Monday, July 23, 2018

My Keyboard Endgame

I mentioned this in an earlier post about dice, wherein I found a set that feels like my personal "endgame"—the set of dice that I want to continue using for as long as I play tabletop games.  I had mentioned that the use of "endgame" in this context is a bit of slang that comes from the mechanical keyboard enthusiasm hobby.  In past years, I've posted quite a bit about my fondness for retro computers and game consoles and my efforts to collect them; but I don't think I've discussed keyboards very much, because my interest in the subject is relatively new.

Naturally, in collecting old IBM machines, I've come across my fair share of Model M boards with their legendary buckling spring key switch mechanisms: loud, stiff, and just a joy and a pleasure to type on.  At the moment, I only have one Model M, plugged into a Pentium IV machine that I have running Windows 98:

As much as I love typing on this board, though, I don't use it much with modern computers, because I tend to make copious use of the window key for all the handy shortcuts.

My Barrowmaze Campaign: Month Seven

As the end of July approaches, my Barrowmaze campaign's mid-game looms ahead.  Most of the long-running player characters in the game are solidly 5th level, with one of the longest pushing 6th and a couple of sporadic players and/or demi-human characters lagging back at 3rd or 4th.  Two new players joined the game about three weeks back and rolled up a 1st level fighter and mage respectively, and the mage has already made 2nd level.  The fighter might have as well, except that we had to end this past Saturday's game in the dungeon—not the Barrowmaze, mind, but the Caverns of Thracia.

Cool, right?

Friday, July 6, 2018

My Dice Endgame

So after I found out that Gamescience makes jumbo polyhedral dice, I had to get my hands on a set and see how they looked next to my beloved casino dice.  And as it turns out, the set that Gamescience sells includes a d4, a d8, a d12, and an icosahedral d10; but no d6s.  As if it were meant to be paired with casino dice. (And, after all, why bother making precision d6s with a mold-injection method when the gaming industry already makes far more precise machined d6s in droves?)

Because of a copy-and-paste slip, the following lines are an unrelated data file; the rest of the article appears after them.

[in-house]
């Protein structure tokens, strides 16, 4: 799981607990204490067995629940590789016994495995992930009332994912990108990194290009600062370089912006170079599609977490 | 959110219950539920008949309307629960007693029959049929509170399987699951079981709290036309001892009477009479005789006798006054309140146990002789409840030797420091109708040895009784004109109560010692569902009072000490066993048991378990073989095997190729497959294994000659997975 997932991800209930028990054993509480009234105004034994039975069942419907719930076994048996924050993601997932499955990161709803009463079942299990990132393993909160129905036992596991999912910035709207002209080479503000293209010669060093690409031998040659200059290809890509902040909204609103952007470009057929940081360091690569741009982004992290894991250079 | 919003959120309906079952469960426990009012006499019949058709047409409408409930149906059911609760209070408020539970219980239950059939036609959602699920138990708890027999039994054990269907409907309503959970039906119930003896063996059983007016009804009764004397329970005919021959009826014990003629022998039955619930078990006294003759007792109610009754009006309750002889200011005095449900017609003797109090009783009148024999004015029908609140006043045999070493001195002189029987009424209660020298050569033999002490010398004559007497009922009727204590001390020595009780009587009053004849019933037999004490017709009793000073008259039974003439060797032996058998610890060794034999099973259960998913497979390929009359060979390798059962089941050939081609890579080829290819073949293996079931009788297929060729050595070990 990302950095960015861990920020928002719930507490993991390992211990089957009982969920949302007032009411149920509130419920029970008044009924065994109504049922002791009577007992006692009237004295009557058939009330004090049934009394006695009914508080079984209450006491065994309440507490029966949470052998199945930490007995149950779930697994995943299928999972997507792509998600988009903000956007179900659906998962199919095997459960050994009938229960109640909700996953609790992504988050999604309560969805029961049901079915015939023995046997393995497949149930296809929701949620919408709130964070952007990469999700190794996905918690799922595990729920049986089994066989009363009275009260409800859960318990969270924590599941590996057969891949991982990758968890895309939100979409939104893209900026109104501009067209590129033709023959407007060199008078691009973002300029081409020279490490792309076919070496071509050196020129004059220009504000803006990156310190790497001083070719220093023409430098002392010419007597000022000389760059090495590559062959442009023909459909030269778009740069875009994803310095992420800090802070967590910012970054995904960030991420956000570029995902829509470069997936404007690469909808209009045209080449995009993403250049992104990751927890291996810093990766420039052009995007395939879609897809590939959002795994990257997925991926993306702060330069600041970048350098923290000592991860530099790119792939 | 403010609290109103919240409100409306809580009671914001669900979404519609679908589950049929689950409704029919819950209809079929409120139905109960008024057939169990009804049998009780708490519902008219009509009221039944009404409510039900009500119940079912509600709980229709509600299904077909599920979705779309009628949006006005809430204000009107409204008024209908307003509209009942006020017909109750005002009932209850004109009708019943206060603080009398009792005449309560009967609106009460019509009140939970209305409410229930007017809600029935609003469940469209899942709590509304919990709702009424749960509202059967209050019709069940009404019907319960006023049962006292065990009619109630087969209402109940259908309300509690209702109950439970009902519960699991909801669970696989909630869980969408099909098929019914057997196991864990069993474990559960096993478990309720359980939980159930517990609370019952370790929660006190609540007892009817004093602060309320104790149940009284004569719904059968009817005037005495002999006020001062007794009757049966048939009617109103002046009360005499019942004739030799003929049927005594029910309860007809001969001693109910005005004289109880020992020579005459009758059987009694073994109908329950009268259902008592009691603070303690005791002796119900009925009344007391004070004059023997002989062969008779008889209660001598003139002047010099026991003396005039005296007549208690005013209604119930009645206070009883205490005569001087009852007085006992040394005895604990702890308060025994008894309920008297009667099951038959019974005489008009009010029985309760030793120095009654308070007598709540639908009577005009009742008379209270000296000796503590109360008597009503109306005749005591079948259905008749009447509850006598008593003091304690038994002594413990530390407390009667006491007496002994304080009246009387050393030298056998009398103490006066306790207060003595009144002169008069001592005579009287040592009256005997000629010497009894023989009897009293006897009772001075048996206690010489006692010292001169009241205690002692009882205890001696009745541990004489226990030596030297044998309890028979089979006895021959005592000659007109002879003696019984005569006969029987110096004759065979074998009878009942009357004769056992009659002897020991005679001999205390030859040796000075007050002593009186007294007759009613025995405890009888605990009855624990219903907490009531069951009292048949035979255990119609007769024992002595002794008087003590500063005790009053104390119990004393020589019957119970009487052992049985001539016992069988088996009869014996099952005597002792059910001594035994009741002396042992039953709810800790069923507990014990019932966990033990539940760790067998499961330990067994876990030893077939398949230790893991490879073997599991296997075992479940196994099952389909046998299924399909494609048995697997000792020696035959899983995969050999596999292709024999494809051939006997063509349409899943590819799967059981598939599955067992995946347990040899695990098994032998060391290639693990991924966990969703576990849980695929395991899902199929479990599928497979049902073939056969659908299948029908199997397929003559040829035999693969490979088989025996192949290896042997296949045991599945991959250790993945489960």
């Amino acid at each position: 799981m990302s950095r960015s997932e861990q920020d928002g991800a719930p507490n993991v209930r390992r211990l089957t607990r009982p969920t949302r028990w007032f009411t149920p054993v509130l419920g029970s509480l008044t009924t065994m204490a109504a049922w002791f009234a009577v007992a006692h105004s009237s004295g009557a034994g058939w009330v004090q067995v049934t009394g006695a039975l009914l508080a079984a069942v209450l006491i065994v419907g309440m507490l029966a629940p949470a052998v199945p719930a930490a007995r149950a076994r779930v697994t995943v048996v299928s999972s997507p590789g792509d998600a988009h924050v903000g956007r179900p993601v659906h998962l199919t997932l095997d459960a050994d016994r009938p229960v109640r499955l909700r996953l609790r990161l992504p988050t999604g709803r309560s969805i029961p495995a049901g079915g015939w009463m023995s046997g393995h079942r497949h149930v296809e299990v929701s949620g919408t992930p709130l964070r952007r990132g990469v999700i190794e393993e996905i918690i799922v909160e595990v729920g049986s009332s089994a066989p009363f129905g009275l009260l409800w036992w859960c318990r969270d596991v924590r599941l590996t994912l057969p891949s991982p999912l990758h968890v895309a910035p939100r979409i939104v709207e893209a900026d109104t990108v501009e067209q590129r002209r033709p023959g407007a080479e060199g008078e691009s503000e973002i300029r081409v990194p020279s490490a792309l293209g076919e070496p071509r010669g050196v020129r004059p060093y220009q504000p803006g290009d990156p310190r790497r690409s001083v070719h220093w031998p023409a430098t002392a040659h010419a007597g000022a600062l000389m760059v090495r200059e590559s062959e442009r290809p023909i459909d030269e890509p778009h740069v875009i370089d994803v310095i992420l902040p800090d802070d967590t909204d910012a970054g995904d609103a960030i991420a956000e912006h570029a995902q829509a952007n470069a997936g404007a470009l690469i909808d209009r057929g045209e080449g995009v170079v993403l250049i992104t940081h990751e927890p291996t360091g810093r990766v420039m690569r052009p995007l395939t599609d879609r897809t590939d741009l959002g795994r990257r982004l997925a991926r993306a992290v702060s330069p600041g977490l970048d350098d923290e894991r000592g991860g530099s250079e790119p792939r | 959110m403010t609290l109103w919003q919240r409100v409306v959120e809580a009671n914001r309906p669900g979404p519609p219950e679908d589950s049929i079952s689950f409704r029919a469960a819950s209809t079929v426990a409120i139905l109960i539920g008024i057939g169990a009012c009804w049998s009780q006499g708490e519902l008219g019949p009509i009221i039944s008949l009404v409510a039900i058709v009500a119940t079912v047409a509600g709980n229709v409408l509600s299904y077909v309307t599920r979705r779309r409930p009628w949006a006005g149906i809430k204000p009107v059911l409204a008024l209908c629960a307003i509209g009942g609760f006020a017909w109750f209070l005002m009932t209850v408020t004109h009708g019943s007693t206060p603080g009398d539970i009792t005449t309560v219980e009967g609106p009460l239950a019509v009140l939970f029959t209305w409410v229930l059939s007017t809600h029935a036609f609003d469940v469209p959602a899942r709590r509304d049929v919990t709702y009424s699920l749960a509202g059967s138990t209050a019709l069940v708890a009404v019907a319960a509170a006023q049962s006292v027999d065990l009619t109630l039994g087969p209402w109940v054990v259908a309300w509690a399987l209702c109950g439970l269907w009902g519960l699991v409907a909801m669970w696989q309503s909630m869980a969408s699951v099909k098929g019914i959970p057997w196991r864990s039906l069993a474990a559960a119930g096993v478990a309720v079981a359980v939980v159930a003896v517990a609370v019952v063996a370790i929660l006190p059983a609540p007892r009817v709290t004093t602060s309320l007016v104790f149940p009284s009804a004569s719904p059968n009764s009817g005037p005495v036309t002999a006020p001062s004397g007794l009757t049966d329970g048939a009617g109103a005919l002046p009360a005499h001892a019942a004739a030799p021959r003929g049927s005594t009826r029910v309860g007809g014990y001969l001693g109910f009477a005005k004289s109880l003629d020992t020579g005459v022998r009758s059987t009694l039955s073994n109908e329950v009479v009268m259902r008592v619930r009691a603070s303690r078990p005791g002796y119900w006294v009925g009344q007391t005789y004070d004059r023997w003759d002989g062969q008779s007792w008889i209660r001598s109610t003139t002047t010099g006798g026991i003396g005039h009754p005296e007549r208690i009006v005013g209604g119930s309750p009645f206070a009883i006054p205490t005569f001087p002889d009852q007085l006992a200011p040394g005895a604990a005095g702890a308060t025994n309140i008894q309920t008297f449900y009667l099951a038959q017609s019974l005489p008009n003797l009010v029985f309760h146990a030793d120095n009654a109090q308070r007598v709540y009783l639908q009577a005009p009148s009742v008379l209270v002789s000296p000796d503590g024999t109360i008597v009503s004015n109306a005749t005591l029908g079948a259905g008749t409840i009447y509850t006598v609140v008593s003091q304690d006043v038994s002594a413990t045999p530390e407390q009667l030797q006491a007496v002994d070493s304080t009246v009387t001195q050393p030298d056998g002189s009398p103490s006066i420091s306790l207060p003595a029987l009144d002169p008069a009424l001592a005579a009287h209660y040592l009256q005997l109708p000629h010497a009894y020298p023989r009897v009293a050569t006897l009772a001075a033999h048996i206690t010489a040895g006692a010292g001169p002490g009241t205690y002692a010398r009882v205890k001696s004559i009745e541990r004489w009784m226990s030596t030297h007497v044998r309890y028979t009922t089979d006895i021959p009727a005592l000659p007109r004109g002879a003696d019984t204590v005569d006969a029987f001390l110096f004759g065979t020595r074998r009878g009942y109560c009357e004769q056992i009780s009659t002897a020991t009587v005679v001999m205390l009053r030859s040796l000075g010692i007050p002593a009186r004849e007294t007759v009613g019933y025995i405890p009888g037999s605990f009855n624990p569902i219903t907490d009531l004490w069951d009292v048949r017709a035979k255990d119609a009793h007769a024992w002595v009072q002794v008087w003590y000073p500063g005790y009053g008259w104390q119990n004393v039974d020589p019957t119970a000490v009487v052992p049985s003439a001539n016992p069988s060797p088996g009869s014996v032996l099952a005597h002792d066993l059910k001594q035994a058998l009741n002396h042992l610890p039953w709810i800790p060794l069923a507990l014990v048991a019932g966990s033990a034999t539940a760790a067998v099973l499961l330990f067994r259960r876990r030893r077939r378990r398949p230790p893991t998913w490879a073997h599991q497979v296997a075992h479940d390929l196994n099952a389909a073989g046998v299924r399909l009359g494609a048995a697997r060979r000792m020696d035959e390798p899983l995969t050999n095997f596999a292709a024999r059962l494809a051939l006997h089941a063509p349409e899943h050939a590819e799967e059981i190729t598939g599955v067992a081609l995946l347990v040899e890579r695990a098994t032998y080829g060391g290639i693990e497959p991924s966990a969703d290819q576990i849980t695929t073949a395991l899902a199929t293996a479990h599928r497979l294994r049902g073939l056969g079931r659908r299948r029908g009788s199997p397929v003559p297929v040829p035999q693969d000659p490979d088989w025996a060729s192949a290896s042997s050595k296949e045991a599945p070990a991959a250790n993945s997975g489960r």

So I got a set, and sure enough they're just about the most perfect dice I've ever beheld.  I think this is it—my one true set.  Fans of mechanical keyboards often speak of the search for their "endgame," that one perfect board with just the right size, key height, click sound, physical feedback on a keypress, keycap set, and so forth.  (It occurs to me that I probably haven't written a blog post about my own keyboard collection; yet another note to file away for the future.)  I've found my dice endgame.

As I've mentioned before, when I run D&D, all I need are a pair of differently-colored d6s, a d8, and a d20; and maybe an extra d6 on hand for rolling characters and a d12 for the odd die check involving a 1-in-12 or 3-in-12 chance of something.  This set fits the bill while having the advantage of being large and easy for everyone to read (and I do very much like everyone around the table to see what I'm rolling as I run a game).  The d20 is a "0–9 twice" type, which means that I had to either ink it in two separate colors (making it kind of ugly) or ink it all in white and roll it with a control die; I've opted for the latter option, for now, as it's no big deal to roll a d20 and a d6 together and read the d6 as "+10" whenever the result is odd (as the 1, 3, and 5 faces on a pipped d6 have a dot in the middle of the die face, and the 2, 4, and 6 faces do not—making it a very easy visual shorthand, hardly any different of reading an old d20 with 0–9 twice and a "+" mark on half the faces).

I still don't see much reason to bother using that caltrop d4, though.